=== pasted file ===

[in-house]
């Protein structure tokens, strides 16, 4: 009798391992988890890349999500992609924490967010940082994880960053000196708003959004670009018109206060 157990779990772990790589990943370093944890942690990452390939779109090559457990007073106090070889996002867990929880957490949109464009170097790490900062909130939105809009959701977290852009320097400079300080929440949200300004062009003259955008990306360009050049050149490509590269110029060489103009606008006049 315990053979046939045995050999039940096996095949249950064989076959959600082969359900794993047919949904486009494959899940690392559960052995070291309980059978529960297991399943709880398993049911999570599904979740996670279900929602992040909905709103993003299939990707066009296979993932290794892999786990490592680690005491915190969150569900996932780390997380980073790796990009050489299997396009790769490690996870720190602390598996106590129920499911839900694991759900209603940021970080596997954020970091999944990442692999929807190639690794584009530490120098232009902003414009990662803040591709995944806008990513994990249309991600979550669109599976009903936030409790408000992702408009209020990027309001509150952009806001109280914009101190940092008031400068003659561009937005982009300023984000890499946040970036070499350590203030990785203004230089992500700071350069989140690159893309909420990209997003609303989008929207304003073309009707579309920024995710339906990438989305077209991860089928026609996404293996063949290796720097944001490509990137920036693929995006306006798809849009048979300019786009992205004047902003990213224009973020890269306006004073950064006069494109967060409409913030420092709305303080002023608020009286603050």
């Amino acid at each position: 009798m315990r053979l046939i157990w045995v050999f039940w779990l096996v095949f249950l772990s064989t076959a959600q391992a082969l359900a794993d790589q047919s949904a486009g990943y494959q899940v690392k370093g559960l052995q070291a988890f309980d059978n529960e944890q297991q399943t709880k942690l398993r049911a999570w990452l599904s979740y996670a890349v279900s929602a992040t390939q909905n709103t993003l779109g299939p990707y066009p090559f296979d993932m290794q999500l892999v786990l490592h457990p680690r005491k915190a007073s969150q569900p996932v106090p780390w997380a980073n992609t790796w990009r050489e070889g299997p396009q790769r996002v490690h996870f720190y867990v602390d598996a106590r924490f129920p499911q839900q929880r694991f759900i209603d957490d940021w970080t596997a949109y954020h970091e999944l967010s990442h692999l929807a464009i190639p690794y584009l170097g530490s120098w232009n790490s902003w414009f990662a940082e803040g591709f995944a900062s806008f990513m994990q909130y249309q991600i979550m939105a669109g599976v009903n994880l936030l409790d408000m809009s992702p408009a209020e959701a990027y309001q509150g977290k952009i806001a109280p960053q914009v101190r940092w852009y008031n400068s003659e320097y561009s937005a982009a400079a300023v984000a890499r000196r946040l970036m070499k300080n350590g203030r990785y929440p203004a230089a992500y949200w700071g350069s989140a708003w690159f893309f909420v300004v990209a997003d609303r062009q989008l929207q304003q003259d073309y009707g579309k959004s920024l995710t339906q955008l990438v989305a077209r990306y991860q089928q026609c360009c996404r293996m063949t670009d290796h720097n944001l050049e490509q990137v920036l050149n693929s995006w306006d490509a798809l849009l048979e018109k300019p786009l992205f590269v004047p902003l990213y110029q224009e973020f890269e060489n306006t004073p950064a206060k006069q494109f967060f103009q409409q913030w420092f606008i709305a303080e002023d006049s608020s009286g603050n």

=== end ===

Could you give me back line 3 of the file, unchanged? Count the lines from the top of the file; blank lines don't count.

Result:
């Amino acid at each position: 009798m315990r053979l046939i157990w045995v050999f039940w779990l096996v095949f249950l772990s064989t076959a959600q391992a082969l359900a794993d790589q047919s949904a486009g990943y494959q899940v690392k370093g559960l052995q070291a988890f309980d059978n529960e944890q297991q399943t709880k942690l398993r049911a999570w990452l599904s979740y996670a890349v279900s929602a992040t390939q909905n709103t993003l779109g299939p990707y066009p090559f296979d993932m290794q999500l892999v786990l490592h457990p680690r005491k915190a007073s969150q569900p996932v106090p780390w997380a980073n992609t790796w990009r050489e070889g299997p396009q790769r996002v490690h996870f720190y867990v602390d598996a106590r924490f129920p499911q839900q929880r694991f759900i209603d957490d940021w970080t596997a949109y954020h970091e999944l967010s990442h692999l929807a464009i190639p690794y584009l170097g530490s120098w232009n790490s902003w414009f990662a940082e803040g591709f995944a900062s806008f990513m994990q909130y249309q991600i979550m939105a669109g599976v009903n994880l936030l409790d408000m809009s992702p408009a209020e959701a990027y309001q509150g977290k952009i806001a109280p960053q914009v101190r940092w852009y008031n400068s003659e320097y561009s937005a982009a400079a300023v984000a890499r000196r946040l970036m070499k300080n350590g203030r990785y929440p203004a230089a992500y949200w700071g350069s989140a708003w690159f893309f909420v300004v990209a997003d609303r062009q989008l929207q304003q003259d073309y009707g579309k959004s920024l995710t339906q955008l990438v989305a077209r990306y991860q089928q026609c360009c996404r293996m063949t670009d290796h720097n944001l050049e490509q990137v920036l050149n693929s995006w306006d490509a798809l849009l048979e018109k300019p786009l992205f590269v004047p902003l990213y110029q224009e973020f890269e060489n306006t004073p950064a206060k006069q494109f967060f103009q409409q913030w420092f606008i709305a303080e002023d006049s608020s009286g603050n």